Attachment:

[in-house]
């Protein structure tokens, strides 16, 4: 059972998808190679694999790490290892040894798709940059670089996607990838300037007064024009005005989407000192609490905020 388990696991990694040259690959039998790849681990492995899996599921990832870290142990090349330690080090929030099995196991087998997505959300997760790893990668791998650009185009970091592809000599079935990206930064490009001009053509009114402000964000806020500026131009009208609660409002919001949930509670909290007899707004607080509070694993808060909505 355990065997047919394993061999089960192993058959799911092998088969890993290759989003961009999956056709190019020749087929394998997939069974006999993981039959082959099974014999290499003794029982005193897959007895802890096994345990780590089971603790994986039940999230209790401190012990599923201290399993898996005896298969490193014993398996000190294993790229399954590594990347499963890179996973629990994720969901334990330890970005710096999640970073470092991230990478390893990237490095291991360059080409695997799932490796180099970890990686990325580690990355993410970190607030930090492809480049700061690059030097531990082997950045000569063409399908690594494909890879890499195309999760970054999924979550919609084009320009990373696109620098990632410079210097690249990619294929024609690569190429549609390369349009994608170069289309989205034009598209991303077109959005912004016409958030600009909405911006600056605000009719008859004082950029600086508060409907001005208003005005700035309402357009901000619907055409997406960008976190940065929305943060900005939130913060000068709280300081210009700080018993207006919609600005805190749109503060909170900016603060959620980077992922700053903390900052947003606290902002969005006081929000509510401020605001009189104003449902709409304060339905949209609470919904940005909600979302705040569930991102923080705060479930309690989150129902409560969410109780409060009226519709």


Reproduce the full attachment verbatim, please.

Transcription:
[in-house]
């Protein structure tokens, strides 16, 4: 059972998808190679694999790490290892040894798709940059670089996607990838300037007064024009005005989407000192609490905020 388990696991990694040259690959039998790849681990492995899996599921990832870290142990090349330690080090929030099995196991087998997505959300997760790893990668791998650009185009970091592809000599079935990206930064490009001009053509009114402000964000806020500026131009009208609660409002919001949930509670909290007899707004607080509070694993808060909505 355990065997047919394993061999089960192993058959799911092998088969890993290759989003961009999956056709190019020749087929394998997939069974006999993981039959082959099974014999290499003794029982005193897959007895802890096994345990780590089971603790994986039940999230209790401190012990599923201290399993898996005896298969490193014993398996000190294993790229399954590594990347499963890179996973629990994720969901334990330890970005710096999640970073470092991230990478390893990237490095291991360059080409695997799932490796180099970890990686990325580690990355993410970190607030930090492809480049700061690059030097531990082997950045000569063409399908690594494909890879890499195309999760970054999924979550919609084009320009990373696109620098990632410079210097690249990619294929024609690569190429549609390369349009994608170069289309989205034009598209991303077109959005912004016409958030600009909405911006600056605000009719008859004082950029600086508060409907001005208003005005700035309402357009901000619907055409997406960008976190940065929305943060900005939130913060000068709280300081210009700080018993207006919609600005805190749109503060909170900016603060959620980077992922700053903390900052947003606290902002969005006081929000509510401020605001009189104003449902709409304060339905949209609470919904940005909600979302705040569930991102923080705060479930309690989150129902409560969410109780409060009226519709």